According to FIG. 3, the scanner 3 is so secured on a support 13 that it has its axis fixedly aligned on the focal point or focus 2 of the transducer 1, as shown by the arrows C. The support may moreover be turned together with the scanner around the axis 6 by the first means 40 in the direction of the arrow A in this case, that is to say for example through 90° from the left-hand position in the drawing to the rear position, so that two different sectioning planes 9a, 9b (FIG. 4) are the result. If the scanner is povoted by the first means from the one position through 180° to another position with respect to the transducer in the corresponding manner, two sectioning planes 9a and 9c (FIG. 5) will result.
The first means can have a displacement of the support and the B-scanner with respect to the transducer for the purpose of generating several section images. The displacement may be either a pivotal displacement of the support and scanner in the direction of the arrow D around a fixed point (FIG. 6) or an axial displacement in the direction of the arrow E (FIG. 7). The displacement of the sectioning planes is either offset in a fanlike manner in one case or offset in a tier-like manner in the other case.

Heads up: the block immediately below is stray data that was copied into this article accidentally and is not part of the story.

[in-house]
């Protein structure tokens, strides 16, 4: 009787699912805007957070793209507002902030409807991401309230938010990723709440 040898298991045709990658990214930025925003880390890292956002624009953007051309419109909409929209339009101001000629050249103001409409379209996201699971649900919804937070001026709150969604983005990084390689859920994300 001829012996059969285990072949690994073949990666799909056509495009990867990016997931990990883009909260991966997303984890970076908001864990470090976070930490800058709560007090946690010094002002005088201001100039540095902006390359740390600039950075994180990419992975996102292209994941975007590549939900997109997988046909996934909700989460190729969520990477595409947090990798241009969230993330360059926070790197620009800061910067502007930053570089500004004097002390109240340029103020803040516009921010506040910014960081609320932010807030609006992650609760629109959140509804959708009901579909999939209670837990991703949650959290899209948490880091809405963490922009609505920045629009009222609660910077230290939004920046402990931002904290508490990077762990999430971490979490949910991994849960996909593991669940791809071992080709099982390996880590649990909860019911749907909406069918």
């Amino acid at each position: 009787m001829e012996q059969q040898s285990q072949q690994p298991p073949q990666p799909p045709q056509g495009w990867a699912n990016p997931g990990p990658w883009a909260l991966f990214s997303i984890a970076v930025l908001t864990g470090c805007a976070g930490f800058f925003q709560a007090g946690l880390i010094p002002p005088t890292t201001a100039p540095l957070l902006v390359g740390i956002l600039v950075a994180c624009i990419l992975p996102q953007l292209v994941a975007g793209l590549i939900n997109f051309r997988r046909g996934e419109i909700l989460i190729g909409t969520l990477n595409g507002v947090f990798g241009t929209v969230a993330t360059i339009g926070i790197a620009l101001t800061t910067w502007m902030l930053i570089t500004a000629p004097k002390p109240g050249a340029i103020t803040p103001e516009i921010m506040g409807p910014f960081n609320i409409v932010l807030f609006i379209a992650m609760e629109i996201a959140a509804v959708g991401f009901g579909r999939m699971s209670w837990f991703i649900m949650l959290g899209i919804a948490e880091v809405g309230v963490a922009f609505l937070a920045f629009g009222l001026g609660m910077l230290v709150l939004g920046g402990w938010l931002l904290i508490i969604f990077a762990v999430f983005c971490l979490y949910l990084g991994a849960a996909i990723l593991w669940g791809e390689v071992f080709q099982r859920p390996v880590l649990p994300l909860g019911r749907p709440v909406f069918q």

Another possibility for a particular embodiment and displacement of the B-scanner emerges from FIGS. 8-10. In this case, the B-scanner 14 is in the form of a strip comprising at least one piezo-electric transducer element. It extends in the plane of the spheroidal shock wave transducer 1 and through its center, so that in this case too, the symmetry axis 6 of the transducer coincides with the axis of the B-scanner.
The support 15 for the transducer element or transducer elements 14 may be pivoted by the first means out of the center and around a bearing point 16 with respect to the transducer 1, as can be seen in FIG. 9. Additionally or instead, the support 15 and scanner may be displaced linearly according to FIG. 10, so that several sectioning planes will be the result as denoted by dash-dotted lines in FIGS. 9 and 10. Since an unequivocal location of the concretion by means of the B-section images thus produced may well still not be possible by this method, the shock wave transducer 1 should also be rotatably arranged around the symmetry axis 6 together with the scanner 14, so that even more section images staggered by means of preset angles of rotation may be displayed in this manner.